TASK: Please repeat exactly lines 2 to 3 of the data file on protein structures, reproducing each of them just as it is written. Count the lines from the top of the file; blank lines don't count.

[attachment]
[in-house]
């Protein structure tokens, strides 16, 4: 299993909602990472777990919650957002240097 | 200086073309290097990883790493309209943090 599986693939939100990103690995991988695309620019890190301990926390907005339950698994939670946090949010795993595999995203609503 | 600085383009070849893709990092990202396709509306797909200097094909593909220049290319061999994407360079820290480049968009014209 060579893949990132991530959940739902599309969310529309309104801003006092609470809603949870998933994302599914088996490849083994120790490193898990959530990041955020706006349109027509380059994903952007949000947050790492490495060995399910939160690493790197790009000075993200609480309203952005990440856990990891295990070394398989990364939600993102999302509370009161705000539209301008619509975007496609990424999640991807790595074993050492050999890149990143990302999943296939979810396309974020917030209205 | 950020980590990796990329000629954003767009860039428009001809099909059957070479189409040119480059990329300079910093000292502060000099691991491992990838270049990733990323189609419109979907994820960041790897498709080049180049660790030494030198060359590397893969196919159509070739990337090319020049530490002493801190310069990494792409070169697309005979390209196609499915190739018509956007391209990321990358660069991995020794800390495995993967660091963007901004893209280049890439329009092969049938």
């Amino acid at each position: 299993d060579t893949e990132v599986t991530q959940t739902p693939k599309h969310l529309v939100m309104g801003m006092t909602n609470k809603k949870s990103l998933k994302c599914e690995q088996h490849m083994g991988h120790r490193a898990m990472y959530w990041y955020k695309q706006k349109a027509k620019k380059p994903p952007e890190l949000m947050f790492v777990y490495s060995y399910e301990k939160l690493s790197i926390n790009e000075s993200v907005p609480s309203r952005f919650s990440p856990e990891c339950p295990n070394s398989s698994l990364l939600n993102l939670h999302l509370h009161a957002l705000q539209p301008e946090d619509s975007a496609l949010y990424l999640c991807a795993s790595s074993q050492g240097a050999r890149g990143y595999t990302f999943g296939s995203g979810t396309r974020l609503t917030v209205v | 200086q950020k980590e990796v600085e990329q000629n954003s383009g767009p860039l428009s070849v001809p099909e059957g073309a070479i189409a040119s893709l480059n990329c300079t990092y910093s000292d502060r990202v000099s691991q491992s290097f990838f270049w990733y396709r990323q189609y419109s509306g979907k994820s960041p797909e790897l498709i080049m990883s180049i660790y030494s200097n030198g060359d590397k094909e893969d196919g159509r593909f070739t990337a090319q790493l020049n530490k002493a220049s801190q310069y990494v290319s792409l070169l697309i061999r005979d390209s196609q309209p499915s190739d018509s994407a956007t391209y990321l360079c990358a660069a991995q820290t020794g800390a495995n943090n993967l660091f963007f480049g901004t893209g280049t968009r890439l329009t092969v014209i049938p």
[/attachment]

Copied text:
């Protein structure tokens, strides 16, 4: 299993909602990472777990919650957002240097 | 200086073309290097990883790493309209943090 599986693939939100990103690995991988695309620019890190301990926390907005339950698994939670946090949010795993595999995203609503 | 600085383009070849893709990092990202396709509306797909200097094909593909220049290319061999994407360079820290480049968009014209 060579893949990132991530959940739902599309969310529309309104801003006092609470809603949870998933994302599914088996490849083994120790490193898990959530990041955020706006349109027509380059994903952007949000947050790492490495060995399910939160690493790197790009000075993200609480309203952005990440856990990891295990070394398989990364939600993102999302509370009161705000539209301008619509975007496609990424999640991807790595074993050492050999890149990143990302999943296939979810396309974020917030209205 | 950020980590990796990329000629954003767009860039428009001809099909059957070479189409040119480059990329300079910093000292502060000099691991491992990838270049990733990323189609419109979907994820960041790897498709080049180049660790030494030198060359590397893969196919159509070739990337090319020049530490002493801190310069990494792409070169697309005979390209196609499915190739018509956007391209990321990358660069991995020794800390495995993967660091963007901004893209280049890439329009092969049938």
């Amino acid at each position: 299993d060579t893949e990132v599986t991530q959940t739902p693939k599309h969310l529309v939100m309104g801003m006092t909602n609470k809603k949870s990103l998933k994302c599914e690995q088996h490849m083994g991988h120790r490193a898990m990472y959530w990041y955020k695309q706006k349109a027509k620019k380059p994903p952007e890190l949000m947050f790492v777990y490495s060995y399910e301990k939160l690493s790197i926390n790009e000075s993200v907005p609480s309203r952005f919650s990440p856990e990891c339950p295990n070394s398989s698994l990364l939600n993102l939670h999302l509370h009161a957002l705000q539209p301008e946090d619509s975007a496609l949010y990424l999640c991807a795993s790595s074993q050492g240097a050999r890149g990143y595999t990302f999943g296939s995203g979810t396309r974020l609503t917030v209205v | 200086q950020k980590e990796v600085e990329q000629n954003s383009g767009p860039l428009s070849v001809p099909e059957g073309a070479i189409a040119s893709l480059n990329c300079t990092y910093s000292d502060r990202v000099s691991q491992s290097f990838f270049w990733y396709r990323q189609y419109s509306g979907k994820s960041p797909e790897l498709i080049m990883s180049i660790y030494s200097n030198g060359d590397k094909e893969d196919g159509r593909f070739t990337a090319q790493l020049n530490k002493a220049s801190q310069y990494v290319s792409l070169l697309i061999r005979d390209s196609q309209p499915s190739d018509s994407a956007t391209y990321l360079c990358a660069a991995q820290t020794g800390a495995n943090n993967l660091f963007f480049g901004t893209g280049t968009r890439l329009t092969v014209i049938p």